Monitors warn of preparations for fresh surge of fighting in Ukraine

US and Russian envoys plan to discuss conflict on Friday

Government troops and Russian-led militia in eastern Ukraine appear to be preparing for an escalation in fighting, international monitors warned on Tuesday, amid Kremlin condemnation of Kiev's new legal stance on the grinding conflict.

The Organisation for Security and Co-operation in Europe (OSCE) mission said neither side was abiding by the 2015 Minsk agreement, which has failed to end fighting that has killed more than 10,300 people and displaced 1.6 million.

"Instead of fully complying, instead of withdrawing weapons, disengaging and de-mining, it seems the sides are in fact doing the opposite," said Alexander Hug, principal deputy chief monitor of the mission.

“All across eastern Ukraine [we have] been observing readiness. Everywhere we observe indications that the sides are preparing to continue the conflict, or even escalate it,” he said via video link from the main separatist-held city of Donetsk.


“New trenches, more weapons, freshly laid mines – all indicating that the sides are preparing to ramp up this conflict rather than end it,” he added.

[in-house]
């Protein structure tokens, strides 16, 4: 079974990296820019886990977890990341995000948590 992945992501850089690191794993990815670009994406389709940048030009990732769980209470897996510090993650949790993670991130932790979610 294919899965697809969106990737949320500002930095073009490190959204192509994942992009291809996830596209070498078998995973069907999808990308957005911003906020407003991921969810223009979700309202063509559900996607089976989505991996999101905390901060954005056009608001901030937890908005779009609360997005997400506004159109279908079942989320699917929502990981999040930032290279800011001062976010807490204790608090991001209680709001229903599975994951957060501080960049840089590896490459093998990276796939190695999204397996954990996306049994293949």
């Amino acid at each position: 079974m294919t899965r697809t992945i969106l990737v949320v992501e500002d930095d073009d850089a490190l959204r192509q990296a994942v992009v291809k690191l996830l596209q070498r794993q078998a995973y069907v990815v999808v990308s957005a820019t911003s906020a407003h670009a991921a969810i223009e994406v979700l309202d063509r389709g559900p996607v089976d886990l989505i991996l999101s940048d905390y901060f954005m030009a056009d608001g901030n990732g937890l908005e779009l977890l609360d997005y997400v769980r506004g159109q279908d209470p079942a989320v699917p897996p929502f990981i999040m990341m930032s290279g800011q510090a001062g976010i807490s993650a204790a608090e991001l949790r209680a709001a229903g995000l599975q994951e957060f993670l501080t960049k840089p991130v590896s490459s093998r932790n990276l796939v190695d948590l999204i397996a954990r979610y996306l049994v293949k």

“It is a warning that should not be ignored.”

The activity on the battlefield coincides with preparations for a new round of talks between US and Kremlin special envoys for Ukraine, where a nearly four-year-old war has wrecked East-West relations and triggered international sanctions on Russia; Kurt Volker and Vladislav Surkov are due to meet in Dubai on Friday.

It will be their first encounter since the White House in late December approved the supply of lethal weapons to Ukraine, including high-tech Javelin anti-tank missiles. They are not expected to be delivered for several months, and Kiev has pledged to use them only “defensively” to fend off enemy attack.

More bloodshed

Russia said the move would only lead to more bloodshed in the Donbas region, where it still denies fomenting conflict in the wake of Ukraine’s 2014 pro-western revolution and propping up separatist warlords with arms, fighters and finance.

Moscow also denounced the Ukrainian parliament’s approval of a Bill that redefines the separatist-held areas as “temporarily occupied territories”, officially names Russia as the “aggressor” state and declares it liable for all damage and losses caused by the fighting.

Deputies passed the Bill last Thursday, despite it containing no mention of the Minsk agreements. Critics say it also gives Ukrainian president Petro Poroshenko scope to launch military action without parliamentary approval.

Russia claimed the Bill contradicts the Minsk pact, gives Mr Poroshenko “near-dictatorial powers” and is Kiev’s attempt to shift blame for the conflict onto Moscow. “This can only be called preparation for a new war,” Russia’s foreign ministry said.

Mr Poroshenko insisted this week that “neither the spirit nor the letter” of the Bill contradict the Minsk agreements, adding that he would sign it into law “as soon at it comes from parliament”.

Daniel McLaughlin

Daniel McLaughlin

Daniel McLaughlin is a contributor to The Irish Times from central and eastern Europe